The Best 3 Branding Exercises For Startups

Here are a few fun, engaging and insightful exercises you and your team can do today to help define your brand. Don’t be shy — let your creative...

Photo: Suneera Madhani, CEO and Founder of Fattmerchant; Source: Courtesy Photo
Photo: Suneera Madhani, CEO and Founder of Fattmerchant; Source: Courtesy Photo

In the past century, brands have been largely defined by their trademarks: logos, mascots and color schemes. The market was consumed by huge, monolithic companies whose logos were synonymous with their products and services.

Over the past few decades, brands have begun to share their voice. Companies have started to focus on the brand instead of just the trademark, which meant more time and effort could be put into messaging, content and visuals.

Now, we’re in an age where everything your company does is considered its brand: Brand is community, real-time engagement, content, story, charity, inspiration and so much more. Founders, employees, pets, offices — everything can and will be considered your brand by your audience.

So it makes sense to put some effort into it, right? A lot of business owners believe the culture side of branding will take care of itself as long as you hire the right people and rent the right office space. But this is not necessarily the case: A good, holistic brand takes work and commitment from your entire team. The only place to start, then, is to get everyone on the same page on how you want your company to be perceived.

Here are a few fun, engaging and insightful exercises you and your team can do today to help define your brand. Don’t be shy — let your creative juices flow!


1. Play ‘This, Not That’

You might already have an idea of what you want your business to be, which is great! For this exercise, we’re going to take that a step further: Instead of just making a list of words that you want to define your company, make a list of word pairs to help define what your company isn’t.


Create a fail forward company culture
Photo: © GaudiLab, YFS Magazine

For example, you might want to be fun, but not childish. You could be smart but not complicated, simple but not boring, or transparent but not chatty. Once you create your list, make sure to get it in the hands of your team — especially those in charge of your content and messaging. The more your voice is dictated by these brand personality decisions, the more clear and cohesive your brand will be.


2. Take the Personality Challenge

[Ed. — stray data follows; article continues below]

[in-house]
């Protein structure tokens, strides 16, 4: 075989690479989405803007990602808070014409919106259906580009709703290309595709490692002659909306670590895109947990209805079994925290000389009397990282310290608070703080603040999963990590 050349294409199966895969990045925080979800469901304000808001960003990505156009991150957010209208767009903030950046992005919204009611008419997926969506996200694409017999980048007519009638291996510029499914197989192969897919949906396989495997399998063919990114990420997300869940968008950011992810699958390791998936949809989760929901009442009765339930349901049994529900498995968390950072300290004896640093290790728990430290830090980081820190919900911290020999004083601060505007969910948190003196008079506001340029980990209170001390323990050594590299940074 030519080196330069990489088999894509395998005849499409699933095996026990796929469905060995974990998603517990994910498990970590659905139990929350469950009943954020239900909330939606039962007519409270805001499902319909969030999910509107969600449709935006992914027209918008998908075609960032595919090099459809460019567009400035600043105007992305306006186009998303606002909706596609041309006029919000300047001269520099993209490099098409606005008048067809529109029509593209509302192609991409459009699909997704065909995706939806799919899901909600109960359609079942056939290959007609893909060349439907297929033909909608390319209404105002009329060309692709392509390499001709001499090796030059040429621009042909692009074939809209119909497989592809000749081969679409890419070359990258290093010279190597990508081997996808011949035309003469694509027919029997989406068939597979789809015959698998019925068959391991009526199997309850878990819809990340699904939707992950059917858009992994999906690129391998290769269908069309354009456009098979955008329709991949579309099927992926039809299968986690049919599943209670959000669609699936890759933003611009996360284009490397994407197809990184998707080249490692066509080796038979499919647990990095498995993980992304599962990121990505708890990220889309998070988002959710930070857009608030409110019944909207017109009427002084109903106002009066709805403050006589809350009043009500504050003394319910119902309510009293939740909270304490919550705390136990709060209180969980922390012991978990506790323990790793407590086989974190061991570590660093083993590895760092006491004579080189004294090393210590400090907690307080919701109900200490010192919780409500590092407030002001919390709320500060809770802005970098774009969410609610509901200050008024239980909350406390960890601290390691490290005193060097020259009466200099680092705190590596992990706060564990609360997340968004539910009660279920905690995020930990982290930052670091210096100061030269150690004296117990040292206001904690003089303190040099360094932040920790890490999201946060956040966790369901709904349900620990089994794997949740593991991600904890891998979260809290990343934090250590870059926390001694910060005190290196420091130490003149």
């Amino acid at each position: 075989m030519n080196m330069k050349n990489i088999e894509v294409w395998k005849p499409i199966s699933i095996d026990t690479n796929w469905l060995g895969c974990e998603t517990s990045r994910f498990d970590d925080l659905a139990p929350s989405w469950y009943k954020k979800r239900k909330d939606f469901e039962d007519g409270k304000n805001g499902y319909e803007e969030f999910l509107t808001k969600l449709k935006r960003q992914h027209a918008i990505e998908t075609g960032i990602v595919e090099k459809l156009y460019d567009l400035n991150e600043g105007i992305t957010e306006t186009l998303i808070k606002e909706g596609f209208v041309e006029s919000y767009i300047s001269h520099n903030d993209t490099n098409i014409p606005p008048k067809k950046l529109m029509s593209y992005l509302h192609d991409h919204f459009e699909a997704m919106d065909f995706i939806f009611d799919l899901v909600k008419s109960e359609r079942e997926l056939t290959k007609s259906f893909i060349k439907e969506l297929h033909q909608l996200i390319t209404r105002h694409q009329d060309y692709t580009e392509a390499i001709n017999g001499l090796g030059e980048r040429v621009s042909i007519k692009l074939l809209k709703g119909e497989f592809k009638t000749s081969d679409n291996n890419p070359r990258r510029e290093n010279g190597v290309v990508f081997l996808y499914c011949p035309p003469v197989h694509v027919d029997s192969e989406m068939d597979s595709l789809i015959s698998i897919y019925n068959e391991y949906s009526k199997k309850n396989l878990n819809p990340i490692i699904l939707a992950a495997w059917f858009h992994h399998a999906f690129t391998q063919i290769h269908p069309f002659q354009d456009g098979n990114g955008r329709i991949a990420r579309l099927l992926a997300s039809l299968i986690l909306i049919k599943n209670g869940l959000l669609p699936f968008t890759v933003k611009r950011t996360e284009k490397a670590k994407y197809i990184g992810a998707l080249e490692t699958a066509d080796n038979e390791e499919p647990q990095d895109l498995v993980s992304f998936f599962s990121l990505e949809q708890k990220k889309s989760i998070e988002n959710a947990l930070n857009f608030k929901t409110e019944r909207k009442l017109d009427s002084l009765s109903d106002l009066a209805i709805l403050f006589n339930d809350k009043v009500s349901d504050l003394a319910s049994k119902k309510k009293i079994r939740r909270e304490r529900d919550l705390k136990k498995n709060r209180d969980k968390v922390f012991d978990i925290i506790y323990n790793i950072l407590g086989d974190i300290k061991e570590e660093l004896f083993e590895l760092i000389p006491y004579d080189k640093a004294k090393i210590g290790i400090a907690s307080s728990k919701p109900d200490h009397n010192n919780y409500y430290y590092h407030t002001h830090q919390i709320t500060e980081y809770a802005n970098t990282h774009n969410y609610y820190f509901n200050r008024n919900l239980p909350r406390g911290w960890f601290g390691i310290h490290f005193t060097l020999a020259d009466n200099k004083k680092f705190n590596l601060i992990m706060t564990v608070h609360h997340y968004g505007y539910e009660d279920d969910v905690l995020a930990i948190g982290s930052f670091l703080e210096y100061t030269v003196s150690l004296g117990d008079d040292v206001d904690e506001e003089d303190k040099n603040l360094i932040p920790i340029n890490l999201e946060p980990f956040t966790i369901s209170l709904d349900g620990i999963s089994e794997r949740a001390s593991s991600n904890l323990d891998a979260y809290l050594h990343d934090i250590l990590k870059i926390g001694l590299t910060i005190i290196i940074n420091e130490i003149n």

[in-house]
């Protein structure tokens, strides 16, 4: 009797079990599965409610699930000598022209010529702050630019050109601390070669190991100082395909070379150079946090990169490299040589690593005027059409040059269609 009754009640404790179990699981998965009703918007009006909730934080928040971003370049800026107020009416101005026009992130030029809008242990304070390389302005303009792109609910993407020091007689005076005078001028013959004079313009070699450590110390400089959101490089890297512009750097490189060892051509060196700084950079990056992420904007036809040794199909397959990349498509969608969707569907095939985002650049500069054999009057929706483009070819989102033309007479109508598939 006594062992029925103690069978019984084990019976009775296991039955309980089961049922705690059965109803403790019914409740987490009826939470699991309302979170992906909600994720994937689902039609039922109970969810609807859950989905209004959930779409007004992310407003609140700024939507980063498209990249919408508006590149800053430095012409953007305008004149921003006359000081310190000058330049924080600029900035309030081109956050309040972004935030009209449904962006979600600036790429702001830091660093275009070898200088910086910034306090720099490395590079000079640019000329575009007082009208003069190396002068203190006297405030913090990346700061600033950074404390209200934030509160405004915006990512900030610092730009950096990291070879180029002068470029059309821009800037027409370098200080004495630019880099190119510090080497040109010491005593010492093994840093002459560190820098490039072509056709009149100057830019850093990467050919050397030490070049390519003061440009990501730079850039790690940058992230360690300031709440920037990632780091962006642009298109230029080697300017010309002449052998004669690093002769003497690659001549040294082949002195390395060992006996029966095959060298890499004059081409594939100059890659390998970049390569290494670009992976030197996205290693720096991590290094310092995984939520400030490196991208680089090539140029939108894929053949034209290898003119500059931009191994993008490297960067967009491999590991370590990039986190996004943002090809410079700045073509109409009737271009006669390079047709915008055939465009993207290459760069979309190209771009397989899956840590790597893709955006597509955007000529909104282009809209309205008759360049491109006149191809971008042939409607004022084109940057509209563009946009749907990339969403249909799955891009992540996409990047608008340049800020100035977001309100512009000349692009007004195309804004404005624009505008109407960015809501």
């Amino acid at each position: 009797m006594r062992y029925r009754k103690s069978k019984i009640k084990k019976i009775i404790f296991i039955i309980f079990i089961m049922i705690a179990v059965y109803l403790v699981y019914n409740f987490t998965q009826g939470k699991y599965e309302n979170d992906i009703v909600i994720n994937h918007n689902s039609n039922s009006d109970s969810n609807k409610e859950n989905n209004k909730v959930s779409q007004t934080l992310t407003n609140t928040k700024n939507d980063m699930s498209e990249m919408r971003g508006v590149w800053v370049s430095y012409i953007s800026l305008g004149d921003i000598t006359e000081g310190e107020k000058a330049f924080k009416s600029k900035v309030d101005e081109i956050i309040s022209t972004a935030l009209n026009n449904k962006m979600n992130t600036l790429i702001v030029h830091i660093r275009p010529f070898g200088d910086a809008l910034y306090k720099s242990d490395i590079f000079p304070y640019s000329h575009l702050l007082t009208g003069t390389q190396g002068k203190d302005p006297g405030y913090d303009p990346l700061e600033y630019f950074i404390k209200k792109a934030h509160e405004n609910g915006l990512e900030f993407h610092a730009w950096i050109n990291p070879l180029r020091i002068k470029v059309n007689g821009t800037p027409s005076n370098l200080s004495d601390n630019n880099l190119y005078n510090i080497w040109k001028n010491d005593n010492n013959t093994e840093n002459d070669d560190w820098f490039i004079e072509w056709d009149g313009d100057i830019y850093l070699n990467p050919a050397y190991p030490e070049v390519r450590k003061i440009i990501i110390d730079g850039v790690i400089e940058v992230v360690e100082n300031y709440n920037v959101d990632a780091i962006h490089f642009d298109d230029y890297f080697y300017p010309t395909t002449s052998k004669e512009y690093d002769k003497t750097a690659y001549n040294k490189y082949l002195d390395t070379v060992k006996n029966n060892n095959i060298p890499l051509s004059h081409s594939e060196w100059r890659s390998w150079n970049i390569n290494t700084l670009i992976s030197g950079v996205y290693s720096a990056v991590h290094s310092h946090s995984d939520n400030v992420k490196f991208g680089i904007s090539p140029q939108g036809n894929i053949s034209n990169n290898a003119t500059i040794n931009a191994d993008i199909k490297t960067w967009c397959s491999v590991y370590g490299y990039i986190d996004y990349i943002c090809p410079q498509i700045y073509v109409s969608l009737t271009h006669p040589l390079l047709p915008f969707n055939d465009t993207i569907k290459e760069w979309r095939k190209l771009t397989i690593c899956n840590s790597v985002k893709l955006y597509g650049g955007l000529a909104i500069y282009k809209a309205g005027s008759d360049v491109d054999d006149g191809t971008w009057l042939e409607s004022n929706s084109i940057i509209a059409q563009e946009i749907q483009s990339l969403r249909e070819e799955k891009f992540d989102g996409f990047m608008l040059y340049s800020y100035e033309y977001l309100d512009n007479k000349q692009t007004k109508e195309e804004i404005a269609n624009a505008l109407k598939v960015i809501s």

This is my personal favorite, as it allows your team to get a little abstract and creative. Think of your company, and then try to make it into a person. Think of as many traits as possible — male or female? Tech-focused or artistic? What celebrity would play it in a movie?

Once you have a little profile going, start to think about your company’s relationship with your consumer. Are you a friend, partner, advisor or something else entirely? Think of State Farm’s famous slogan, “Like a good neighbor, State Farm is there.” Your brand is more than just a product or service: You’re a special and important part of your consumer’s life, so make sure you’re defining that and creating content to support it.


3. What’s Your Story?

Lastly, take some time to define your story. Consumers are more apt to connect with a brand with an engaging story, not just a good offer. Break it down to all of the traditional components of storytelling: the main character, villain, desire and conflict.


Photo: © GaudiLab, YFS Magazine

The answers to these questions might not be what you’d expect. Is your villain your competition, the problem your company is trying to solve, or something more abstract? For a gym, the villain might be laziness, and your company is trying to overcome the conflict of lacking motivation by bringing your main character, the gym member, to their desire — a more exciting workout!


Whether you run through these brand exercises with your team or come up with a few of your own, put some time aside on your busy schedule as a business owner to really think about and define your brand. Once this information is shared with the rest of your team, you’ll start seeing a more cohesive, engaging brand story take hold in no time.


Suneera Madhani is the CEO and Founder of Fattmerchant, bringing simple yet powerful payment technology to all business types.


© YFS Magazine. All Rights Reserved. Copying prohibited. All material is protected by U.S. and international copyright laws. Unauthorized reproduction or distribution of this material is prohibited. Sharing of this material under Attribution-NonCommercial-NoDerivatives 4.0 International terms, listed here, is permitted.


In this article